What Prison Is Felicity Huffman In? Actor Reports to Dublin Facility to Serve College Admission Scandal Sentence

Actor Felicity Huffman reported to the Federal Correctional Institution in Dublin, California, on Tuesday to serve a prison sentence for her actions in the college admission scandal.

Huffman was one of dozens of parents involved in the fraudulent college admission scheme that was uncovered in an FBI operation dubbed "Varsity Blues." Following the March indictment, Huffman quickly pleaded guilty to paying to have her daughter's SAT exam score altered and Judge Indira Talwani sentenced her to 14 days in prison in September.

"Ms. Huffman is prepared to serve the term of imprisonment Judge Talwani ordered as one part of the punishment she imposed for Ms. Huffman's actions," Huffman's representative told Newsweek in a statement.

The Dublin facility where Huffman will served was identified as a "low security" correctional institution, according to the Federal Bureau of Prisons. A facility for female offenders, there are over 1,200 inmates.

Following her 14-day stint in prison, Huffman will begin her one year of supervised release and 250 hours of community service, which Talwani imposed in addition to jail time.

felicity huffman prison dublin college admission scandal
Actor Felicity Huffman, escorted by her husband William H. Macy, exits the John Joseph Moakley United States Courthouse in Boston, where she was sentenced by Judge Talwani for her role in the college admissions scandal on September 13. Huffman began serving her sentence at a correctional facility in California on Tuesday. JOSEPH PREZIOSO/AFP/Getty

News breaking about operation "Varsity Blues" raised questions about privilege and its connection to the college admission process, prompting some schools to implement additional checks and balances. Even legislators took action and California lawmakers passed several bills related to the scandal, including one that required universities to disclose if applicants with ties to donors or alumni received special treatment.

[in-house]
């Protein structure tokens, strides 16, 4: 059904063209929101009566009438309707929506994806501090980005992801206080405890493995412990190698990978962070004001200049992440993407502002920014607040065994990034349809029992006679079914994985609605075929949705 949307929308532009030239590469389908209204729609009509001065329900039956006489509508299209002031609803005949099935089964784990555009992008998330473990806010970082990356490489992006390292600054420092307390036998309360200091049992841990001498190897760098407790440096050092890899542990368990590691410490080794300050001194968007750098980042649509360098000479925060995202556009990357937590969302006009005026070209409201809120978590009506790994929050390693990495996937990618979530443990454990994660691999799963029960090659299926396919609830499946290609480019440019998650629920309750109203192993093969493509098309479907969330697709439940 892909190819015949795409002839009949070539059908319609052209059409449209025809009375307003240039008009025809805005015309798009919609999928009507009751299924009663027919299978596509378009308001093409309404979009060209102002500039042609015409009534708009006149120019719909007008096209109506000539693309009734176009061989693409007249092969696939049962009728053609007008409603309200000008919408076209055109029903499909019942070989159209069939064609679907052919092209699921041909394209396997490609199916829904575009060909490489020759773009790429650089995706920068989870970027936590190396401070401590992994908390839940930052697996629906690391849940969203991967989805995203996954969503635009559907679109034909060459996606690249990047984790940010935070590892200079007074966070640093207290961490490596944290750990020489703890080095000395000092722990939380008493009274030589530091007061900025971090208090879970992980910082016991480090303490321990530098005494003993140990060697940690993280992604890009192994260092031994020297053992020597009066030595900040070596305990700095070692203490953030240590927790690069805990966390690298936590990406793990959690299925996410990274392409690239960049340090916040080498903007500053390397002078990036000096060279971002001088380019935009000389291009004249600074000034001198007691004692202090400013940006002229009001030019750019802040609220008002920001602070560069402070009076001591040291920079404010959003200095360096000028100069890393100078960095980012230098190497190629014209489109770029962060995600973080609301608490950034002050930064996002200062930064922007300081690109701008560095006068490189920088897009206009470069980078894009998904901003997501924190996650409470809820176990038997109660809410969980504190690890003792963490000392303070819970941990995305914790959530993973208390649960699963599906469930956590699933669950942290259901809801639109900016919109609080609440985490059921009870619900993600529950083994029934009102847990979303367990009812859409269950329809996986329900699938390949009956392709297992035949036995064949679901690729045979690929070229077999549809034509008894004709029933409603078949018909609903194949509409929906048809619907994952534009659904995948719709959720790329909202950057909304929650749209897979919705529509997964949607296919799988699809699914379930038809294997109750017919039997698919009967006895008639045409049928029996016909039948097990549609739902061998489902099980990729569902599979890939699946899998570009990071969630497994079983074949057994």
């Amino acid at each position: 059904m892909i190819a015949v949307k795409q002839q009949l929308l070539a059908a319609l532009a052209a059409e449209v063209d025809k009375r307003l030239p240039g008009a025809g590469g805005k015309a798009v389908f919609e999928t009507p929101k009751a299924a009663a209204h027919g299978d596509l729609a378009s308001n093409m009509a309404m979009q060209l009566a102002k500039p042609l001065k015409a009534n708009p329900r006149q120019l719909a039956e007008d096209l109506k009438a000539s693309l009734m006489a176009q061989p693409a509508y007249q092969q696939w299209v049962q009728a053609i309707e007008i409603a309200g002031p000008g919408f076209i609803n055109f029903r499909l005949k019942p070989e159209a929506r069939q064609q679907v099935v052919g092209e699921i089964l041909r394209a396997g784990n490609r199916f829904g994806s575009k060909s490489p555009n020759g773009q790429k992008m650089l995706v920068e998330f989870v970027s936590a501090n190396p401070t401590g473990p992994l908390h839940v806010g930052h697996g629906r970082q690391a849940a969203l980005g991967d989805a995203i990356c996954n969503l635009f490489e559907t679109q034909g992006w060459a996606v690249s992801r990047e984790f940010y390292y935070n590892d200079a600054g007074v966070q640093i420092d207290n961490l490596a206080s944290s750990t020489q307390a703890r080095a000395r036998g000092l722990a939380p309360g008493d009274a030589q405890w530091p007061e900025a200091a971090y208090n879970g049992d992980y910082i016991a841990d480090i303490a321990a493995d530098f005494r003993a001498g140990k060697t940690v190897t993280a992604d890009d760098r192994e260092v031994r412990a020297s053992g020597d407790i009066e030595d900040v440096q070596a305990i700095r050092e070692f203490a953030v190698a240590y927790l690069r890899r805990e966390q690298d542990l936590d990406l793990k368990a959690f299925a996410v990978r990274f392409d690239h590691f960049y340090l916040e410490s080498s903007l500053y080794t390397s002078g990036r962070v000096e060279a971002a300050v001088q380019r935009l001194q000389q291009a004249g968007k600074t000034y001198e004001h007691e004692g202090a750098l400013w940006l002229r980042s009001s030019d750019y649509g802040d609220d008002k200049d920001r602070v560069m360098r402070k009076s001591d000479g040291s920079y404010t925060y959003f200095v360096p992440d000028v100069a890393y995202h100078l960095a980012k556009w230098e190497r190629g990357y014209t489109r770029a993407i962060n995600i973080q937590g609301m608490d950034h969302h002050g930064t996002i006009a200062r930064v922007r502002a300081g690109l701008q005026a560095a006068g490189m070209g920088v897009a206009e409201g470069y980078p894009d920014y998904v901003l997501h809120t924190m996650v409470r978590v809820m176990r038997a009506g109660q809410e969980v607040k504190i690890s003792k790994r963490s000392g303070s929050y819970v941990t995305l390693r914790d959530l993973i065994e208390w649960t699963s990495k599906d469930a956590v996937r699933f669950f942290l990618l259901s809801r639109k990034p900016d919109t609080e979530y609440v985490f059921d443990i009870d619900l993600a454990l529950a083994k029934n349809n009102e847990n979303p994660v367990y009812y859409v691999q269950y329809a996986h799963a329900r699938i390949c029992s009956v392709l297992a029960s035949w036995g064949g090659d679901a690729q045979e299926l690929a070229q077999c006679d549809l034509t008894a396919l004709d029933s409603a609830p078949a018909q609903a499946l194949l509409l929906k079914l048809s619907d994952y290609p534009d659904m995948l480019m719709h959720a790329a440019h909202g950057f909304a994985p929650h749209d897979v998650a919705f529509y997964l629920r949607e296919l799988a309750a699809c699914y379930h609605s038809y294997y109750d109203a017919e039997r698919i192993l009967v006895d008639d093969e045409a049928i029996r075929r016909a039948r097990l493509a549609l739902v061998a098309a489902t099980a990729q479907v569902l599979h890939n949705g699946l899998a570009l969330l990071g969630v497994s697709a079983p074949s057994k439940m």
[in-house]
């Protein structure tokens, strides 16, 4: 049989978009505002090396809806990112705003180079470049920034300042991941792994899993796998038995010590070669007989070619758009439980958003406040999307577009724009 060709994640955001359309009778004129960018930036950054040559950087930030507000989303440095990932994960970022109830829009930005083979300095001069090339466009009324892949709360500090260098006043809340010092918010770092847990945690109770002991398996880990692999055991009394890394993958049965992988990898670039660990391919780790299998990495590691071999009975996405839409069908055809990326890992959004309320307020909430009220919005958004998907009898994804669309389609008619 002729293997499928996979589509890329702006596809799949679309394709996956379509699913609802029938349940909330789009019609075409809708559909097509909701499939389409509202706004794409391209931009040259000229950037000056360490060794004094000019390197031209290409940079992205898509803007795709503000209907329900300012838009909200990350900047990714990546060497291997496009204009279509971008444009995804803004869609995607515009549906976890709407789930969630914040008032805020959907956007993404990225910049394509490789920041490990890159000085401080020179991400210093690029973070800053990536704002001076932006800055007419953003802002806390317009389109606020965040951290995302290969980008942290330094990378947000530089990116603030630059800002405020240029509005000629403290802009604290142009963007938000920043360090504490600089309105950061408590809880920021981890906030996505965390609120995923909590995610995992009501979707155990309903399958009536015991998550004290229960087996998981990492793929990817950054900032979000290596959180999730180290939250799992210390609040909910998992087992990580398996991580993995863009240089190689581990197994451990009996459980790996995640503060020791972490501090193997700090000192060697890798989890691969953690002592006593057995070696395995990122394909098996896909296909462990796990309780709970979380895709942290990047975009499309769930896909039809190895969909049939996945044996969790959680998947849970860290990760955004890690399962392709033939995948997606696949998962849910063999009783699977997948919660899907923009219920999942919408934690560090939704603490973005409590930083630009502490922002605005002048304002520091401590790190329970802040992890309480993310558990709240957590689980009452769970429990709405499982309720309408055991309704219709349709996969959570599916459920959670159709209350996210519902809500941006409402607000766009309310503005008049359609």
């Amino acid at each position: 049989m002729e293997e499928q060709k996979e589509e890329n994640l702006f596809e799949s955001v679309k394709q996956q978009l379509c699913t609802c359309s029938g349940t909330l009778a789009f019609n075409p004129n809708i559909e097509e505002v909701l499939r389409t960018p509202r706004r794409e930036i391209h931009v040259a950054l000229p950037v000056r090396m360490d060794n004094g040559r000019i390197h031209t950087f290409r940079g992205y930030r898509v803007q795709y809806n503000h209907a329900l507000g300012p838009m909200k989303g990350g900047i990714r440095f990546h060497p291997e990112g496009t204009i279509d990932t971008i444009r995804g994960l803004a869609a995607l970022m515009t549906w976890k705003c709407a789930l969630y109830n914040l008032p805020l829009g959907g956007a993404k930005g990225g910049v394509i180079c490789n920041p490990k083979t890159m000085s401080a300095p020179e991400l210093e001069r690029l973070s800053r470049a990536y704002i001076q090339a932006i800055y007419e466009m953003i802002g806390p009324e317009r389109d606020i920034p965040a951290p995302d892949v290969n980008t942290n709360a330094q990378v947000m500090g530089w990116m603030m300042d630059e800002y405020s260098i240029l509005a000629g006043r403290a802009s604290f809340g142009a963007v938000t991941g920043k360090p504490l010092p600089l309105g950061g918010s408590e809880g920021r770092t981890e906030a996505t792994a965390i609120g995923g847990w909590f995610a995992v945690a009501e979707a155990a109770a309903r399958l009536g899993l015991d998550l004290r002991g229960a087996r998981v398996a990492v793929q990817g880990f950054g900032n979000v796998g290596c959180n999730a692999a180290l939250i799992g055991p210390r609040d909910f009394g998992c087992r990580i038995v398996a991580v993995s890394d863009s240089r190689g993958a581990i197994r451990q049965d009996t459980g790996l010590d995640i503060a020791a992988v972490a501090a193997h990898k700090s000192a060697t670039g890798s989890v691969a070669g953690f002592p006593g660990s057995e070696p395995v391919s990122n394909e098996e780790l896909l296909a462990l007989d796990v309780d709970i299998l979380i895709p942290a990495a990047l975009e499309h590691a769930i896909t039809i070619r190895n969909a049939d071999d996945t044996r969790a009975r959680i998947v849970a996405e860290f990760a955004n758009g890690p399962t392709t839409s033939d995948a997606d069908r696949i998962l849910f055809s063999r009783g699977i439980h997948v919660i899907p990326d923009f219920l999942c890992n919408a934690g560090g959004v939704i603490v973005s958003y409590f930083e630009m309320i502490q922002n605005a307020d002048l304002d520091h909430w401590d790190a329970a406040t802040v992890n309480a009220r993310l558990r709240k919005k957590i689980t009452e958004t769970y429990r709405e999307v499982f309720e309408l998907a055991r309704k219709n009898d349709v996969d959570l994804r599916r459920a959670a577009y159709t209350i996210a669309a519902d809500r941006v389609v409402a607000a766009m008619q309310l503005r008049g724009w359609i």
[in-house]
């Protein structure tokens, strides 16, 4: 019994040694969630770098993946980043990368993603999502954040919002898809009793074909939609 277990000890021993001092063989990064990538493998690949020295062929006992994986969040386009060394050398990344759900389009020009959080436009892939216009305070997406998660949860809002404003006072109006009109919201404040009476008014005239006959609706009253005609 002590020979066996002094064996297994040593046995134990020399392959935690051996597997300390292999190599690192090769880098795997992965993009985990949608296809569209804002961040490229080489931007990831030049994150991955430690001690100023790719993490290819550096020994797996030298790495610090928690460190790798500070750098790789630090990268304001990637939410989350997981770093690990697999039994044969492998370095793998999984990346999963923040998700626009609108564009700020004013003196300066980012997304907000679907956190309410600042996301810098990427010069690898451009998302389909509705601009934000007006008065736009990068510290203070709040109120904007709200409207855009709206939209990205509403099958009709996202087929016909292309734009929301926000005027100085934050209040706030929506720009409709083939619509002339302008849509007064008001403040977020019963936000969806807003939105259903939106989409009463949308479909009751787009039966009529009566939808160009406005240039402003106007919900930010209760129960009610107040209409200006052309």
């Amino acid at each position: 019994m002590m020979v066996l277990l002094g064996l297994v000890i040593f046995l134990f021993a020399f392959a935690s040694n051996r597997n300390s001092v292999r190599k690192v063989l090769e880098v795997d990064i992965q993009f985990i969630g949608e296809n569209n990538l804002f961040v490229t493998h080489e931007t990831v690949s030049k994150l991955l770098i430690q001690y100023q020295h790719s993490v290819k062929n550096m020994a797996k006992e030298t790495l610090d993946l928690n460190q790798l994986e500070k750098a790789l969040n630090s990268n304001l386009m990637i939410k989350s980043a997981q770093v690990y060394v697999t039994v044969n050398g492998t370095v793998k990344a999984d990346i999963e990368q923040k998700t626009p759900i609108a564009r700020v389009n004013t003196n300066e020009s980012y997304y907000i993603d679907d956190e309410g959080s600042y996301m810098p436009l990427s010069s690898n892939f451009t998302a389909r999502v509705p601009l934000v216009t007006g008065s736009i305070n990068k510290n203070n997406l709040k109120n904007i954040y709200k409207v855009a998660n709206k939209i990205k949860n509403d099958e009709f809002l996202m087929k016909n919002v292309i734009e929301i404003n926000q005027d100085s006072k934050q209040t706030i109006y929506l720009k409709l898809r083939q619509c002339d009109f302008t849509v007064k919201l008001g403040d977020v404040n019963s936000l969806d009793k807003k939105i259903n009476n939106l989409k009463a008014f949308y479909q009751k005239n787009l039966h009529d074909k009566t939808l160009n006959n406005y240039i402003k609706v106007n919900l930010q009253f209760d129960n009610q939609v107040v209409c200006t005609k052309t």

While some parents, including actor Lori Loughlin and businessman Robert Zangrillo, drew comparisons between their alleged actions and parents who donate to schools, others, such as Huffman, fully acknowledged their wrongdoing.

Ahead of her sentencing, Huffman wrote in a letter to Talwani that there was "no justification" for her actions and explained why she paid to falsify her daughter, Sophia's, college entrance exam scores. Sophia struggled with math and wanted to major in theater, according to Huffman, and the scheme's "mastermind" Rick Singer suggested that she wouldn't be considered for a college audition without a higher SAT score.

"In my desperation to be a good mother I talked myself into believing that all I was doing was giving my daughter a fair shot," Huffman explained. "I see the irony in that statement now because what I have done is the opposite of fair."

The first parent to be sentenced, Huffman received the least amount of jail time out of any of the defendants who have learned their fate. Gordon Caplan, who paid to falsify his daughter's ACT score, requested the same punishment as Huffman, but Talwani imposed a sentence of one month in jail, instead.